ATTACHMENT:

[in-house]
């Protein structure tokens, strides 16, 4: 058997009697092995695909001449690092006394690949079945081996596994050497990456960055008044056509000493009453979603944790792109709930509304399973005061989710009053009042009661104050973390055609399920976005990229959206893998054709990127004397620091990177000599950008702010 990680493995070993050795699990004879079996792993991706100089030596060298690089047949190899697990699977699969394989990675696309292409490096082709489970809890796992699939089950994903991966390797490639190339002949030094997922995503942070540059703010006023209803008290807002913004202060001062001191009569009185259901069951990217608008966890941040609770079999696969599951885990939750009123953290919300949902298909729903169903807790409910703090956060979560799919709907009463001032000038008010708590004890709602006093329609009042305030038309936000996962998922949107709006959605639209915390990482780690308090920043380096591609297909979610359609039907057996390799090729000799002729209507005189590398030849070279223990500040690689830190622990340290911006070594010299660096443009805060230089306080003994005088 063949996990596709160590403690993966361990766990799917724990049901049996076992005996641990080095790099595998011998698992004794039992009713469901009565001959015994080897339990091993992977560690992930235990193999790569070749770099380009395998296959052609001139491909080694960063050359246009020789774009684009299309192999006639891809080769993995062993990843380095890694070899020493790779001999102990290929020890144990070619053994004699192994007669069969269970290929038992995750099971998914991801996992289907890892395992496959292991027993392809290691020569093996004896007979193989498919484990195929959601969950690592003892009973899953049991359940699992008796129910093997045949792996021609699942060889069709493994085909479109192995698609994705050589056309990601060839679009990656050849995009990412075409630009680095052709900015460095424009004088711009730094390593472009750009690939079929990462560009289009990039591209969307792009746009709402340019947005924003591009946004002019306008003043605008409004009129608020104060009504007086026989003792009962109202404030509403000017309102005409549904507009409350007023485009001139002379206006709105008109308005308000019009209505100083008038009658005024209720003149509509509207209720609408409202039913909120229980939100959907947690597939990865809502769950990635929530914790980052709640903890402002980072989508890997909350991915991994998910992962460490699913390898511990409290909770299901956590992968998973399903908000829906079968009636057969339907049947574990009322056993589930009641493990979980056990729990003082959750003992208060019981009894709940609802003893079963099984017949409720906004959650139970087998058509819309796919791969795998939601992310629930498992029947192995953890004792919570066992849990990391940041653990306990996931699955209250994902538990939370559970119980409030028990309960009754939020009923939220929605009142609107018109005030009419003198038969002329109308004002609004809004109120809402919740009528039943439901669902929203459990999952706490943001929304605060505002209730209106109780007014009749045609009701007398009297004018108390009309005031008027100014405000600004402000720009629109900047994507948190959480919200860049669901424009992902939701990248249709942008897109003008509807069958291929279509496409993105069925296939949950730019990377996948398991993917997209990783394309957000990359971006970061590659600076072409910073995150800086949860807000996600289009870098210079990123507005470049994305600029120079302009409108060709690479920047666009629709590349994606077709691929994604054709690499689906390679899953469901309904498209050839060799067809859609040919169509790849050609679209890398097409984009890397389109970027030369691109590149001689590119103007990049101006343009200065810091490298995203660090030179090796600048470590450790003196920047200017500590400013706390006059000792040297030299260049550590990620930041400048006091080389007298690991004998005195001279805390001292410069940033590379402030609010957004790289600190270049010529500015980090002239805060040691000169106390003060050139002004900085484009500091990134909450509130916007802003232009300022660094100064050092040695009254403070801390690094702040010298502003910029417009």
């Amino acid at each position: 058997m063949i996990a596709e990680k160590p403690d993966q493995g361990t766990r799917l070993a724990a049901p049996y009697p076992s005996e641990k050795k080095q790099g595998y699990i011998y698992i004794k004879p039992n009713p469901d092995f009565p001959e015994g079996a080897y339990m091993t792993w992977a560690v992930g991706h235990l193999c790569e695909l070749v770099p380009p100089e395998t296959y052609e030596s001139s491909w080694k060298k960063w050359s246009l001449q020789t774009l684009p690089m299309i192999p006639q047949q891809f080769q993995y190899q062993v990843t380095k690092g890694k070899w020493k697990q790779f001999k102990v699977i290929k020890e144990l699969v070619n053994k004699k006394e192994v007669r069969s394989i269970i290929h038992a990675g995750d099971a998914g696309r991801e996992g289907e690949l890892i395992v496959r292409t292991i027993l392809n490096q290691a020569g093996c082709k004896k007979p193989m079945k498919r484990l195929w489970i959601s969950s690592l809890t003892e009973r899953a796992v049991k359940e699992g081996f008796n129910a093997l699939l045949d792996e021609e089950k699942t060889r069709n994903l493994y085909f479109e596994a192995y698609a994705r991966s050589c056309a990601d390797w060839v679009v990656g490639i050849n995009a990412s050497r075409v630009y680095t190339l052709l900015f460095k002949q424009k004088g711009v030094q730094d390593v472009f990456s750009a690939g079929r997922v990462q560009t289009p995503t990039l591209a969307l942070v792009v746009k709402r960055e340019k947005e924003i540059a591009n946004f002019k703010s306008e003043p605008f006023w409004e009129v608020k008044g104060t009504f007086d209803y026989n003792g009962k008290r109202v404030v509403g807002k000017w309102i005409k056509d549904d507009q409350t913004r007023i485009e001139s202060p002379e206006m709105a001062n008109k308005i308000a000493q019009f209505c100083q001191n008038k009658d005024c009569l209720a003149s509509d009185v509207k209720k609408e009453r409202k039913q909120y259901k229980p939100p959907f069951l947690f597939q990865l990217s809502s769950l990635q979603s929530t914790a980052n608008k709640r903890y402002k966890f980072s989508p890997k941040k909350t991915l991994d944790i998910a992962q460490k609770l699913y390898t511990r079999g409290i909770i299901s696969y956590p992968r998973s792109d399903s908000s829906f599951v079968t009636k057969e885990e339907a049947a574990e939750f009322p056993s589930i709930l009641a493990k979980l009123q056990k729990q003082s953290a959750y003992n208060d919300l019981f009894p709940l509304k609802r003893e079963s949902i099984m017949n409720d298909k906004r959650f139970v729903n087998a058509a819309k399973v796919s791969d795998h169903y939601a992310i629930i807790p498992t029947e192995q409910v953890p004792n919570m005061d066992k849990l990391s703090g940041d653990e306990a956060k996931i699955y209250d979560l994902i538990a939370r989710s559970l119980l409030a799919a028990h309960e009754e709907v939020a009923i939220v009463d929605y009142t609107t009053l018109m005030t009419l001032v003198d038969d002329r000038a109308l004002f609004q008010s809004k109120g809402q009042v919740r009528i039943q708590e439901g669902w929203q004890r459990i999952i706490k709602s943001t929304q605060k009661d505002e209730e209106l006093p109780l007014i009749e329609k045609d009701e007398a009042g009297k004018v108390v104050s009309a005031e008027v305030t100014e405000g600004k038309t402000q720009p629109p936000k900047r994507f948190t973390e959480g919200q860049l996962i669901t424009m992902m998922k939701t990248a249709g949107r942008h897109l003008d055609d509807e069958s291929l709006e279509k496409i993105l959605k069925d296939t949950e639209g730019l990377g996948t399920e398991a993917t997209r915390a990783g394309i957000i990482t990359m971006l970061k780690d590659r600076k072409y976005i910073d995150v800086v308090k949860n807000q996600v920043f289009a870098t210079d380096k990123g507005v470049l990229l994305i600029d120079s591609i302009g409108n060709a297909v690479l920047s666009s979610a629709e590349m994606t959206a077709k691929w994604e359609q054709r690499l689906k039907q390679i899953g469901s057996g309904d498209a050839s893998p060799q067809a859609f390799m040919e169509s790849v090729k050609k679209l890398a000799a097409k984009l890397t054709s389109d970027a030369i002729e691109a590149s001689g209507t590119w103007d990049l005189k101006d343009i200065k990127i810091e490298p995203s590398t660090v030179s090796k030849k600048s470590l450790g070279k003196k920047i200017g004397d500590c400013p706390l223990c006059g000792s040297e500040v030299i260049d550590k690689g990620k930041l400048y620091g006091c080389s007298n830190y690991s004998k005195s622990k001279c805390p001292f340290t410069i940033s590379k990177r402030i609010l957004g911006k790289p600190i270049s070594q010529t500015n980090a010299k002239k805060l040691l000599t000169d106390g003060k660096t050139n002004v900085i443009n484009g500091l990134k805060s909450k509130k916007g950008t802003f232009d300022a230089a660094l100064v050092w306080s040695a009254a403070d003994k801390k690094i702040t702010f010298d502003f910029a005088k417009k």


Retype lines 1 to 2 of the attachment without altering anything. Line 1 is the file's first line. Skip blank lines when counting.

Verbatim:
[in-house]
């Protein structure tokens, strides 16, 4: 058997009697092995695909001449690092006394690949079945081996596994050497990456960055008044056509000493009453979603944790792109709930509304399973005061989710009053009042009661104050973390055609399920976005990229959206893998054709990127004397620091990177000599950008702010 990680493995070993050795699990004879079996792993991706100089030596060298690089047949190899697990699977699969394989990675696309292409490096082709489970809890796992699939089950994903991966390797490639190339002949030094997922995503942070540059703010006023209803008290807002913004202060001062001191009569009185259901069951990217608008966890941040609770079999696969599951885990939750009123953290919300949902298909729903169903807790409910703090956060979560799919709907009463001032000038008010708590004890709602006093329609009042305030038309936000996962998922949107709006959605639209915390990482780690308090920043380096591609297909979610359609039907057996390799090729000799002729209507005189590398030849070279223990500040690689830190622990340290911006070594010299660096443009805060230089306080003994005088 063949996990596709160590403690993966361990766990799917724990049901049996076992005996641990080095790099595998011998698992004794039992009713469901009565001959015994080897339990091993992977560690992930235990193999790569070749770099380009395998296959052609001139491909080694960063050359246009020789774009684009299309192999006639891809080769993995062993990843380095890694070899020493790779001999102990290929020890144990070619053994004699192994007669069969269970290929038992995750099971998914991801996992289907890892395992496959292991027993392809290691020569093996004896007979193989498919484990195929959601969950690592003892009973899953049991359940699992008796129910093997045949792996021609699942060889069709493994085909479109192995698609994705050589056309990601060839679009990656050849995009990412075409630009680095052709900015460095424009004088711009730094390593472009750009690939079929990462560009289009990039591209969307792009746009709402340019947005924003591009946004002019306008003043605008409004009129608020104060009504007086026989003792009962109202404030509403000017309102005409549904507009409350007023485009001139002379206006709105008109308005308000019009209505100083008038009658005024209720003149509509509207209720609408409202039913909120229980939100959907947690597939990865809502769950990635929530914790980052709640903890402002980072989508890997909350991915991994998910992962460490699913390898511990409290909770299901956590992968998973399903908000829906079968009636057969339907049947574990009322056993589930009641493990979980056990729990003082959750003992208060019981009894709940609802003893079963099984017949409720906004959650139970087998058509819309796919791969795998939601992310629930498992029947192995953890004792919570066992849990990391940041653990306990996931699955209250994902538990939370559970119980409030028990309960009754939020009923939220929605009142609107018109005030009419003198038969002329109308004002609004809004109120809402919740009528039943439901669902929203459990999952706490943001929304605060505002209730209106109780007014009749045609009701007398009297004018108390009309005031008027100014405000600004402000720009629109900047994507948190959480919200860049669901424009992902939701990248249709942008897109003008509807069958291929279509496409993105069925296939949950730019990377996948398991993917997209990783394309957000990359971006970061590659600076072409910073995150800086949860807000996600289009870098210079990123507005470049994305600029120079302009409108060709690479920047666009629709590349994606077709691929994604054709690499689906390679899953469901309904498209050839060799067809859609040919169509790849050609679209890398097409984009890397389109970027030369691109590149001689590119103007990049101006343009200065810091490298995203660090030179090796600048470590450790003196920047200017500590400013706390006059000792040297030299260049550590990620930041400048006091080389007298690991004998005195001279805390001292410069940033590379402030609010957004790289600190270049010529500015980090002239805060040691000169106390003060050139002004900085484009500091990134909450509130916007802003232009300022660094100064050092040695009254403070801390690094702040010298502003910029417009």